Titan is a distributed graph database that runs on top of Cassandra or HBase to achieve both massive data scale and fast graph traversal queries. There are benefits to Titan on only a single server and it seamlessly scales up from there. It’s great to know that Titan scales but when first starting out you may just need it on a single server, either for local development or powering a small production application. However, there are so many Titan deployment options and associated tools & technologies that it can be difficult to know where to get started.
This post assumes the standard architecture for a web application: a database running on a server that is remote from where the application runs. Therefore the application needs to communicate with the database over the network. The application could be a web site, a RESTful web service, or any of a variety of different services. The main point is that the database and the application exist on different servers.
In addition to the application communicating with the database, we would also like to have interactive command-line access to send ad-hoc commands and queries to the database. This is incredibly useful to test out queries and make sure the application is storing the correct data.
We will accomplish the goals above using the following approach:
- Titan Server: Titan + Cassandra + Rexster as the database server
- Rexster Console – shell access to remote Titan server via Gremlin
- RexPro Java client library – send Gremlin queries to remote Titan server from Java (or Scala)
The example application and more details are available at https://github.com/zcox/rexster-titan-scala.
Titan Server provides a very convenient all-in-one package to get Titan up-and-running quickly. Cassandra is used as the underlying data storage. Titan provides graph database functionality on top of Cassandra. Rexster exposes the Titan graph to remote applications via the network. All three of these systems run within the same JVM so calls between them are performant.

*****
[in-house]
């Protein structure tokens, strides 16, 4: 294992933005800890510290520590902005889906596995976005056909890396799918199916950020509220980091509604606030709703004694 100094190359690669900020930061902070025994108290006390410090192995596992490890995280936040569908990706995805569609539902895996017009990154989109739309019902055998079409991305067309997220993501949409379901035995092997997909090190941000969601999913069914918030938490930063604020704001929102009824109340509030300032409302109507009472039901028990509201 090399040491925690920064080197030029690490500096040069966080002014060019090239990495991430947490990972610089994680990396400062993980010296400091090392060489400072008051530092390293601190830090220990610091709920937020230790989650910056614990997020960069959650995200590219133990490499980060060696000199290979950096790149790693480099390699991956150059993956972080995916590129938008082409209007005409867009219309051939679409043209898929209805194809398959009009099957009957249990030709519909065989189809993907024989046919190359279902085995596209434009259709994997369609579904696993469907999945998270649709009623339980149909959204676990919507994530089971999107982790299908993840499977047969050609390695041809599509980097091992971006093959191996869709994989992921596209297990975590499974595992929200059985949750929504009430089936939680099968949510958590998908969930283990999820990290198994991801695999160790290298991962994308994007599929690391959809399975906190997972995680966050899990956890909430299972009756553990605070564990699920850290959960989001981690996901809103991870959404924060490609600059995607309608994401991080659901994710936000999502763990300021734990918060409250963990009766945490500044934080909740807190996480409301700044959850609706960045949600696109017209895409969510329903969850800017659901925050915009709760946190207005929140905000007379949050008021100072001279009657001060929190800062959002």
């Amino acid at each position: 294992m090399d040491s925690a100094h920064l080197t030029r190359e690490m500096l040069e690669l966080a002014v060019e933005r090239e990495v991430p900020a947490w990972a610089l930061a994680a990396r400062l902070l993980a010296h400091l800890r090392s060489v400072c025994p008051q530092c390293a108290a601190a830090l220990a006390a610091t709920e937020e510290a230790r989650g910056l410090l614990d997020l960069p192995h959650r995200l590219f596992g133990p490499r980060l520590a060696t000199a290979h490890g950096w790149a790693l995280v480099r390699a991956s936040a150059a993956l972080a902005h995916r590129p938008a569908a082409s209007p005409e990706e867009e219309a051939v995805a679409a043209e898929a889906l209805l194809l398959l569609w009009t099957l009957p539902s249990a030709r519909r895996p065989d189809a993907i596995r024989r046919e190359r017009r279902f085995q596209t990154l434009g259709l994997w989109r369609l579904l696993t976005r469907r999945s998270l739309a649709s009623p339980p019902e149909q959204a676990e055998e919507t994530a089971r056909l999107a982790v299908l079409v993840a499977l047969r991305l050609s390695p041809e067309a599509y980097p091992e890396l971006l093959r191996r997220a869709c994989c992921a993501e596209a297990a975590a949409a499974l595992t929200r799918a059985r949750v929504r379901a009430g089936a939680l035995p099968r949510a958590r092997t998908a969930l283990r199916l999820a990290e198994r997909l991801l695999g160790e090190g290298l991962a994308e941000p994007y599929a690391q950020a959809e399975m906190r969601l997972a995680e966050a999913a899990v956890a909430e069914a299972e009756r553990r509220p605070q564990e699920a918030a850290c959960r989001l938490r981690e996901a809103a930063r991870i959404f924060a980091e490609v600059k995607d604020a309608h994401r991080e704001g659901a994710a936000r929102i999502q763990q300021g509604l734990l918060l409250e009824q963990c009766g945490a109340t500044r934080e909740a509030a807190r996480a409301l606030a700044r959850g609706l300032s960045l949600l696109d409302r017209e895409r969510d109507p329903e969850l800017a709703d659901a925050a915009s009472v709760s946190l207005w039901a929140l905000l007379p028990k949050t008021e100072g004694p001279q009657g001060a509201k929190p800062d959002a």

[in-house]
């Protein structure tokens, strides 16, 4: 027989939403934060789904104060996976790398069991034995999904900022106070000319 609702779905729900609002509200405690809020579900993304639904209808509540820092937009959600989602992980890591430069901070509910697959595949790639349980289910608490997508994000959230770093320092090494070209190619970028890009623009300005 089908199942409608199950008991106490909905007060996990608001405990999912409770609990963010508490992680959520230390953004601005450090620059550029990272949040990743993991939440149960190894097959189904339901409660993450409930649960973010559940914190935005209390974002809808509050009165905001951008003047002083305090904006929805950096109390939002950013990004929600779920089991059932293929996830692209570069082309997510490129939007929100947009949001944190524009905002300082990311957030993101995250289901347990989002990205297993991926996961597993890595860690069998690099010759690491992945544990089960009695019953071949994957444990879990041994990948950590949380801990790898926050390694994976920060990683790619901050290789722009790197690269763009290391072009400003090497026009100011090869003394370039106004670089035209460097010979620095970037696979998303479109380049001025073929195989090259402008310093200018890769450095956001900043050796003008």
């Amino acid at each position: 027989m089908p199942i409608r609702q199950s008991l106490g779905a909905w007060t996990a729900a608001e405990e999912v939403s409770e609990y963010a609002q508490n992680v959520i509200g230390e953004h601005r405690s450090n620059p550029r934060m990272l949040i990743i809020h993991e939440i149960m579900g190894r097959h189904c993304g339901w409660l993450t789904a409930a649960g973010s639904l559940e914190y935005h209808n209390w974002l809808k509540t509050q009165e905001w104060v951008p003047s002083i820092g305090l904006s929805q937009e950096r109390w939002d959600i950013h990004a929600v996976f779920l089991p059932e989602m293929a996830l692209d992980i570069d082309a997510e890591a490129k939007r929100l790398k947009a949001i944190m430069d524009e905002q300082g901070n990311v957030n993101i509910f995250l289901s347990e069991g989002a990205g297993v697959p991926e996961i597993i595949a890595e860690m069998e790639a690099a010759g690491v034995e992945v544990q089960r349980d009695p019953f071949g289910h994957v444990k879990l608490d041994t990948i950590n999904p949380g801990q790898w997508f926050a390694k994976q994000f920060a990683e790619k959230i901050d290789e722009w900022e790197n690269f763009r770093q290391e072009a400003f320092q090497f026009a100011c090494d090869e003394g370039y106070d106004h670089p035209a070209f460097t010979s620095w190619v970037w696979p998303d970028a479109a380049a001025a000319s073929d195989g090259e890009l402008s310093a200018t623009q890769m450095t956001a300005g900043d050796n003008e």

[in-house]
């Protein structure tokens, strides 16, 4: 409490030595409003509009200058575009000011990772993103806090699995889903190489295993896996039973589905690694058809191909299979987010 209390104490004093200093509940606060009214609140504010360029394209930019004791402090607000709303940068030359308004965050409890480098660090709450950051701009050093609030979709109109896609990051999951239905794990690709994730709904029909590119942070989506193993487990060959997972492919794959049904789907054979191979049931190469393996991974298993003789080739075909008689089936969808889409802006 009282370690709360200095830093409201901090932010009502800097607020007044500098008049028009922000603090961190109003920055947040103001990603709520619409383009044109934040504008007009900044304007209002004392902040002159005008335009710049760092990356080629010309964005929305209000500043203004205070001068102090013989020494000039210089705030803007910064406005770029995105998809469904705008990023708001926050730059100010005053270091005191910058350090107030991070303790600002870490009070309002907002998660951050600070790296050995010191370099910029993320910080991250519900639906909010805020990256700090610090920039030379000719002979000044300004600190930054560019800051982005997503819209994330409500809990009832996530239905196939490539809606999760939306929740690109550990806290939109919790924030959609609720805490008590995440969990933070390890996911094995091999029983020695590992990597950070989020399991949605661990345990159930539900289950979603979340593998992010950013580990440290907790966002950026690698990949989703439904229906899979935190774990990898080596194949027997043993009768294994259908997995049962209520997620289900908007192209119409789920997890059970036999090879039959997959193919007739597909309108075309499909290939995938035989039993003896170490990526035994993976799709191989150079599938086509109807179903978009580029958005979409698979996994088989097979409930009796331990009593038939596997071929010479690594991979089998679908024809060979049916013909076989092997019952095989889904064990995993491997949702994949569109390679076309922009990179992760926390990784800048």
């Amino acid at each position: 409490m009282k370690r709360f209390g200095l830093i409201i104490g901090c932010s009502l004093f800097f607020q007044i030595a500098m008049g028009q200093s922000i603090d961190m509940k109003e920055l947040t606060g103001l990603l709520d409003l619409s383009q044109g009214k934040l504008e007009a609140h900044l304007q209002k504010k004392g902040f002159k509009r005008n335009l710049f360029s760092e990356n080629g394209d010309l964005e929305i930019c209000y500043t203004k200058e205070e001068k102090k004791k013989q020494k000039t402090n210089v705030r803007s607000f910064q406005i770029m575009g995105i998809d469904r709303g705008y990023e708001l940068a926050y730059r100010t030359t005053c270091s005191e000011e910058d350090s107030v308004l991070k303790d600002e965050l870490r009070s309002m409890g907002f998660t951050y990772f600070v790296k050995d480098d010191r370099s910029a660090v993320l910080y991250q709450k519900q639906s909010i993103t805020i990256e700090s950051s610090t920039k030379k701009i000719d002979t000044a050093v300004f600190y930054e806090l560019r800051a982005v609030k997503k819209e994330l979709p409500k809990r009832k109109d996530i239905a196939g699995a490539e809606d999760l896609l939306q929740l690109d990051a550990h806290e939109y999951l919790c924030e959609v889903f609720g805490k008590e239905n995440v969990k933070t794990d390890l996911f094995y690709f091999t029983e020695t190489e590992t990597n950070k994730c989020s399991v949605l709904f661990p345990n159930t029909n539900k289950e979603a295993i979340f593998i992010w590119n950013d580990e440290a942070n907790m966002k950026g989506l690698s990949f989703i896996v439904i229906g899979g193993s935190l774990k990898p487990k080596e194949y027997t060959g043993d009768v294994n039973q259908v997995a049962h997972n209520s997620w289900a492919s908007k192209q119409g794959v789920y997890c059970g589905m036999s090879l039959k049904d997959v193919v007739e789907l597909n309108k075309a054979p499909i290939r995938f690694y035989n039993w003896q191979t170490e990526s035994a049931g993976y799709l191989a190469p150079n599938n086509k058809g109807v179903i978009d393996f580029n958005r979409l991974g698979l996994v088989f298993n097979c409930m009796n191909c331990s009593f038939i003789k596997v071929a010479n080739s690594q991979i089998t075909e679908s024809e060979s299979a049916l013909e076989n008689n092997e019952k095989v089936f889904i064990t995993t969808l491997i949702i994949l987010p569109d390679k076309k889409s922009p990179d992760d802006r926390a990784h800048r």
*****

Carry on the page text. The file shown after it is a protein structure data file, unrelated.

These simple commands download Titan Server 0.3.1 and fire it up:
wget http://s3.thinkaurelius.com/downloads/titan/titan-cassandra-0.3.1.zip unzip titan-cassandra-0.3.1.zip cd titan-cassandra-0.3.1 bin/titan.sh config/titan-server-rexster.xml config/titan-server-cassandra.properties
When everything has started you should notice a process bound to port 8184. This is the RexPro port and it is ready to receive incoming connections.
The provided titan-server-rexster.xml and titan-server-cassandra.properties files contain good basic defaults, but would require modifications for production deployments. You would also want to run titan.sh from something like Upstart as a daemon.
Next we use the Rexster Console to quickly test out our new Titan server and create a simple graph in it. Here are commands to download and start the console:
wget http://tinkerpop.com/downloads/rexster/rexster-console-2.3.0.zip unzip rexster-console-2.3.0.zip cd rexster-console-2.3.0 bin/rexster-console.sh
Inside the shell, you write Gremlin queries to interact with the graph in Titan, much as you would write SQL to interact with a MySQL database via the MySQL command-line client. Let’s create 3 nodes connected by 2 edges.
(l_(l (_______( 0 0 ( (-Y-) <woof> l l-----l l l l,, l l,, opening session [127.0.0.1:8184] ?h for help rexster[groovy]> g = rexster.getGraph("graph") ==>titangraph[embeddedcassandra:null] rexster[groovy]> v1 = g.addVertex([name:"Zach"]) ==>v rexster[groovy]> v2 = g.addVertex([name:"Scala"]) ==>v rexster[groovy]> e1 = g.addEdge(v1, v2, "likes", [since: 2009]) ==>e[n-4-2F0LaTPQAS][4-likes->8] rexster[groovy]> v3 = g.addVertex([name:"NOS"]) ==>v rexster[groovy]> e2 = g.addEdge(v1,v3,"likes",[since:2012]) ==>e[z-4-2F0LaTPQAS][4-likes->12] rexster[groovy]> g.commit() ==>null rexster[groovy]> g.V.name ==>Zach ==>Scala ==>NOS rexster[groovy]> g.V('name','Zach').out('likes').name ==>Scala ==>NOS rexster[groovy]> ?q closing session with Rexster [ip-10-152-185-66.ec2.internal:8184]--> done